Five takeaways from the 2020 legislative session

Fourth floor diplomacy Before the session, Gov. Michelle Lujan Grisham said her strategy for the session — and governance in general — was to employ diplomacy and compromise with legislators to win support for her initiatives. It sounded like a fuzzy talking point at the time. It turned out to be largely true. A number […]

Five takeaways from the 2020 legislative session

Fourth floor diplomacy

Before the session, Gov. Michelle Lujan Grisham said her strategy for the session — and governance in general — was to employ diplomacy and compromise with legislators to win support for her initiatives. It sounded like a fuzzy talking point at the time. It turned out to be largely true.

A number of the bills Lujan Grisham prioritized during the session did indeed pass, but important ones didn’t, such as recreational cannabis. And her marquee Opportunity Scholarship proposal, announced with much fanfare last year, was scaled down in a big way.

In the end, she appeared to accept a middle ground. The governor said she could work with legislators’ plans to provide lower financing for the scholarship program, adding Cabinet secretaries involved would have to “leverage” the funds to make it work.

Lujan Grisham said she’ll move forward with the same strategy in the future, working toward getting more funding for the scholarship between now and next year — similar to how she struck a deal to create an early childhood trust fund.

On cannabis, she praised the debate this year for “building a foundation” and said she expected to push for legalization again in the future.

“I don’t see any of that as a failure,” she said of the bill’s inability to get passed in 2020.

Internal warfare

Anyone who assumed legislators of the same party play nice when crafting a budget was wrong. For proof, witness the unexpected tension between House and Senate Democrats over House Bill 2, the budget bill.

Sen. John Arthur Smith, D-Deming, and Rep. Patricia Lundstrom, D-Gallup, had worked together to lead the Legislative Finance Committee during the interim period. Yet there was no love lost between the two during the session. 

Ultimately, they hammered out a budget in time. Asked about the tension as the session’s conclusion, Lundstrom said she expected relations to smooth. But she issued a bit of a warning: “HAFC will not be the little sister to Senate Finance,” she said, referring to her committee.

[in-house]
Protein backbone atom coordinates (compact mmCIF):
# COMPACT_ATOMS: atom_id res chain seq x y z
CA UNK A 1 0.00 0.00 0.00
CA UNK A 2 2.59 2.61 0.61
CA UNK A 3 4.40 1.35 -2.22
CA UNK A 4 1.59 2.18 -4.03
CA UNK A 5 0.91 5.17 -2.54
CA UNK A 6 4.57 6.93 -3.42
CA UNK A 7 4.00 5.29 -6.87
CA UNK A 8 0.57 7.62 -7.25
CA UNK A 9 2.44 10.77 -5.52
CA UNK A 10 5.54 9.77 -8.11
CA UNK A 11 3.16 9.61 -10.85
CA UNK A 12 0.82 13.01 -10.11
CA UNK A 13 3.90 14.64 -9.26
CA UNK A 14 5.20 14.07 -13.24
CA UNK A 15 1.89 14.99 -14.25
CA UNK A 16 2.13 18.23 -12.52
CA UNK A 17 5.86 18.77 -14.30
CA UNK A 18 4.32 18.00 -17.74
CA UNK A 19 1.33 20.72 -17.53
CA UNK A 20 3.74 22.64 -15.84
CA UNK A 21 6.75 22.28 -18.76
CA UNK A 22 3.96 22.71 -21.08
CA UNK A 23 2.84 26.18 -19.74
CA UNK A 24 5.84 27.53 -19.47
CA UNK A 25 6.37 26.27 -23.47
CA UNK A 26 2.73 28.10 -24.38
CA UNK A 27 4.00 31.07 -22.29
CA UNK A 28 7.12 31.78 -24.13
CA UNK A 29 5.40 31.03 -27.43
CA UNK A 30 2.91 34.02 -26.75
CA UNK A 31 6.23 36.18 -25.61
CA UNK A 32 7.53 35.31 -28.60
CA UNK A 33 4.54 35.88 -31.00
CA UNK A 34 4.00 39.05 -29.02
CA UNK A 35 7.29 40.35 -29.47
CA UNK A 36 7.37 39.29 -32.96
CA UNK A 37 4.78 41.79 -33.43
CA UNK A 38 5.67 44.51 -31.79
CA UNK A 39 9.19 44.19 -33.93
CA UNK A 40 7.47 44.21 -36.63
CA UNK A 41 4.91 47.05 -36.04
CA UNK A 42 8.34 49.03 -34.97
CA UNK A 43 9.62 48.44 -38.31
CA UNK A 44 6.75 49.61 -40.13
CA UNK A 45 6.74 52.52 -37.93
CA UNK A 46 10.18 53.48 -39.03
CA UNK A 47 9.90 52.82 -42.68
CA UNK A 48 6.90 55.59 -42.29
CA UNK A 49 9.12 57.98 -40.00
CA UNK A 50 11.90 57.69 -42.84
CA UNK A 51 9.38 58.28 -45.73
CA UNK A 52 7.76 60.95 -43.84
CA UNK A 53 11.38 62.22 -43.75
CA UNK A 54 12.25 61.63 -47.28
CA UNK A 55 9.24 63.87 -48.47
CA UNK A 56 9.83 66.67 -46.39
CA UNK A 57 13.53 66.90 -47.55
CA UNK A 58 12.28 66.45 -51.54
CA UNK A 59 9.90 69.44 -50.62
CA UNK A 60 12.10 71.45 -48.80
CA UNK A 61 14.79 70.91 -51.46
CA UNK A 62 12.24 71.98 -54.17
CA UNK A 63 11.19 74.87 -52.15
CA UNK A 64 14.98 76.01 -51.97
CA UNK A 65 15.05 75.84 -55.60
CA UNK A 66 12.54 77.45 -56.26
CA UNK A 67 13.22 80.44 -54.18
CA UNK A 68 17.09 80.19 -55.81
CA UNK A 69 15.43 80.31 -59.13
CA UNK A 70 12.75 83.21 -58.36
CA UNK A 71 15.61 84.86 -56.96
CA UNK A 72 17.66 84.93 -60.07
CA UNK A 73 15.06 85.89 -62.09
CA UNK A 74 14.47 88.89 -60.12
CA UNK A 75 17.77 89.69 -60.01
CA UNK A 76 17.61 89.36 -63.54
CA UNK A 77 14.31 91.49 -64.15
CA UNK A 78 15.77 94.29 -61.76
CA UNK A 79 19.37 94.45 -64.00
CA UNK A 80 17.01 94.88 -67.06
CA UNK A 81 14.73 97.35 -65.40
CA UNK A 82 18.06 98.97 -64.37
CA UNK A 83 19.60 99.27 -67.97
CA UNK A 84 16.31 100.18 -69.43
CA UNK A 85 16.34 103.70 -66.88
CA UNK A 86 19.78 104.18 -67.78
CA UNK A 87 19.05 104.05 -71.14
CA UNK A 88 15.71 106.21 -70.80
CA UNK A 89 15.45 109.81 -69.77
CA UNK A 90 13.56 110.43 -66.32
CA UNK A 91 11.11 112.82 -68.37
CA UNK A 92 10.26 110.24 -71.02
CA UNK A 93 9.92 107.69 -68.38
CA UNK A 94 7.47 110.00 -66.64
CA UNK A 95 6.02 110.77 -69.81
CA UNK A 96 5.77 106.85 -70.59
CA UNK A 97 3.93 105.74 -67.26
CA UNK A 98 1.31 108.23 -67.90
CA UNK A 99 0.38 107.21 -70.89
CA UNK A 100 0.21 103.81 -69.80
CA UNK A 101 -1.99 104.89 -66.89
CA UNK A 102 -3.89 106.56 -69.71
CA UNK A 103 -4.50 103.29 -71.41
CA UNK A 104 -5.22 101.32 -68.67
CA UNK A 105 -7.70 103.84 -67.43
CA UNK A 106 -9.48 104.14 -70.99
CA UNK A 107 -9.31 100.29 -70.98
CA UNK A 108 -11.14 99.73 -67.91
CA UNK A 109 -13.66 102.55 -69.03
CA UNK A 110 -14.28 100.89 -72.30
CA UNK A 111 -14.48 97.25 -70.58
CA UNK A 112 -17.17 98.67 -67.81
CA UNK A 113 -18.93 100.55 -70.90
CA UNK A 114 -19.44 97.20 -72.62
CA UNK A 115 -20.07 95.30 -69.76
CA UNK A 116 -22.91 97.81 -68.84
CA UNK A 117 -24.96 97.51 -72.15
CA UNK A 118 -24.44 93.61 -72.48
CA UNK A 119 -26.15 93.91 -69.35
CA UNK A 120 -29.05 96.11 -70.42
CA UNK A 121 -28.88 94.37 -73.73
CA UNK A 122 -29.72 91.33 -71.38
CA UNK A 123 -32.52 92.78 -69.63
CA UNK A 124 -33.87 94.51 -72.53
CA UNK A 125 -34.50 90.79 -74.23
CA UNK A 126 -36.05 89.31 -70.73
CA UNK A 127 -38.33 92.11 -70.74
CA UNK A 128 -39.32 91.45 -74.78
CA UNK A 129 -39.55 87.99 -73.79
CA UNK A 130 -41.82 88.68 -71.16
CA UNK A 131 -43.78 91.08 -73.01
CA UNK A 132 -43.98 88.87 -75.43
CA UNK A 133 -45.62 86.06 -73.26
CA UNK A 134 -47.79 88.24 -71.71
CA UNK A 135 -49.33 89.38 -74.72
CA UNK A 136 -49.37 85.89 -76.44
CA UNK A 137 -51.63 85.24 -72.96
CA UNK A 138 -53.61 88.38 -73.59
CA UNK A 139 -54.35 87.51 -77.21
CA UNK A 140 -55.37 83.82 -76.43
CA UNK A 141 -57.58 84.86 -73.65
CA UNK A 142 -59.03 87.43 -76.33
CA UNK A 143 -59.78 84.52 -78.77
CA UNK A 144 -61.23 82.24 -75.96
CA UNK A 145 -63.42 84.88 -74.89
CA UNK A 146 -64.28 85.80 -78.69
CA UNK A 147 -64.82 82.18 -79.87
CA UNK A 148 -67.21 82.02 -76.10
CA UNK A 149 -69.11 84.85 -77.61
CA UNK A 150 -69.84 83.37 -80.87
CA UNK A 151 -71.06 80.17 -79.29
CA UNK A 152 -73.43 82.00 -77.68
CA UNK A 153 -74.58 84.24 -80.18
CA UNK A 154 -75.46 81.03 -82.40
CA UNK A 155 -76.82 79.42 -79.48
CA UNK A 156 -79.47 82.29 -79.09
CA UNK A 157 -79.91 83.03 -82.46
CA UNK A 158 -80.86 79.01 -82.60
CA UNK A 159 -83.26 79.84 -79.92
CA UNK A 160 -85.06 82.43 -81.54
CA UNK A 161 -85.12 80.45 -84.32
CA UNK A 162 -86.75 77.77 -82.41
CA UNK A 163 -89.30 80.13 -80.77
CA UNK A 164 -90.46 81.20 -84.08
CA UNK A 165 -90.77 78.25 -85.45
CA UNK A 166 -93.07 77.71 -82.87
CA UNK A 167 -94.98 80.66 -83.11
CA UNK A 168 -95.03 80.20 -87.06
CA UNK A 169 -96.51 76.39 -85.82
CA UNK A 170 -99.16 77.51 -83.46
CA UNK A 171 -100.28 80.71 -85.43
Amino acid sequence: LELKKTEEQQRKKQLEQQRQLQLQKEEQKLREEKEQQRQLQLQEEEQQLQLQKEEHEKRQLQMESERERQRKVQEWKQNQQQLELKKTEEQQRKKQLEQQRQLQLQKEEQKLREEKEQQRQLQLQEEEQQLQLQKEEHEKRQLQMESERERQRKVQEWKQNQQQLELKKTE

Senate Democrats still hold the keys to the kingdom

Though the governor set the tone and the agenda for the 30-day session, and the House of Representatives pushed through many of those bills, it’s still the moderate Senate Democrats who hold the keys to the kingdom. Controversial bills, especially those with progressive tinges, still have a tough time getting to the Lujan Grisham’s desk without their support.

It’s a pretty simple equation: The governor and Majority Leader Peter Wirth were able to persuade enough moderate Democrats to support the “red flag” gun bill, and it passed. But they couldn’t get Sen. Joseph Cervantes to support legalizing recreational cannabis, nor could they persuade Sens Clemente Sanchez and  Mary Kay Papen to back a bill restructuring the Public Regulation Commission. Those bids failed.

Progressive Democrats in power can continue to pray — likely in vain — for an ideological shift among their more conservative colleagues. Or they can hope voters shift the ideology of the Senate at the ballot box in November. That may be their best chance at winning approval for the pending items they most care about.

Swimming in the pork barrel

For years, the Legislature’s capital outlay process has been debated and criticized. Some lawmakers say it’s not a good system and should be reformed, and this session highlighted the inefficiency of the current system.

Legislators and the governor already had hundreds of millions of dollars available for one-time spending on infrastructure from general obligation severance tax bonds. Yet an extra $137 million in general fund money was also quietly tacked onto the capital outlay bill.

Around the same time, the Senate Finance Committee began to complain the budget was below the reserves target by a similar amount, precisely because of extra capital outlay requests. And so, the Senate said it had to pare back the budget, cutting money from items such as teacher pay raises.

It’s unlikely most people will ever know how it happened, because negotiations take place behind closed doors. It’s plausible that if those talks were held openly and in less rushed fashion, the budget hole the Senate patched could have been avoided.

The process was anything but open. Information on capital outlay was notoriously difficult for the media to obtain during the session — until two bills magically popped out in the final week and were unanimously passed with practically no debate. Neither the Governor’s Office nor legislative leaders made a serious effort to pass proposed legislation to reform the process.

The GOP’s alternative methods

The tactics employed by Republicans to derail Democratic bills during the session included rambling Senate filibusters or three-hour House debates into the wee hours of the morning. They drew Democrats’ ire, but the strategy did have an impact.

A tactical “call of the Senate” and then an 11th-hour filibuster by Senate Republicans Thursday morning prevented a vote on an election laws cleanup bill, which incurred the wrath of the bill’s proponents in the Legislature as well as New Mexico’s Secretary of State and the Santa Fe County Clerk.

And while the House did get to its big-ticket bills, the delay tactics did disrupt the leadership’s plans.

“That was a break in the norm,” said House Speaker Brian Egolf. “There was, at times, frustration that we weren’t able to get through the agenda.”

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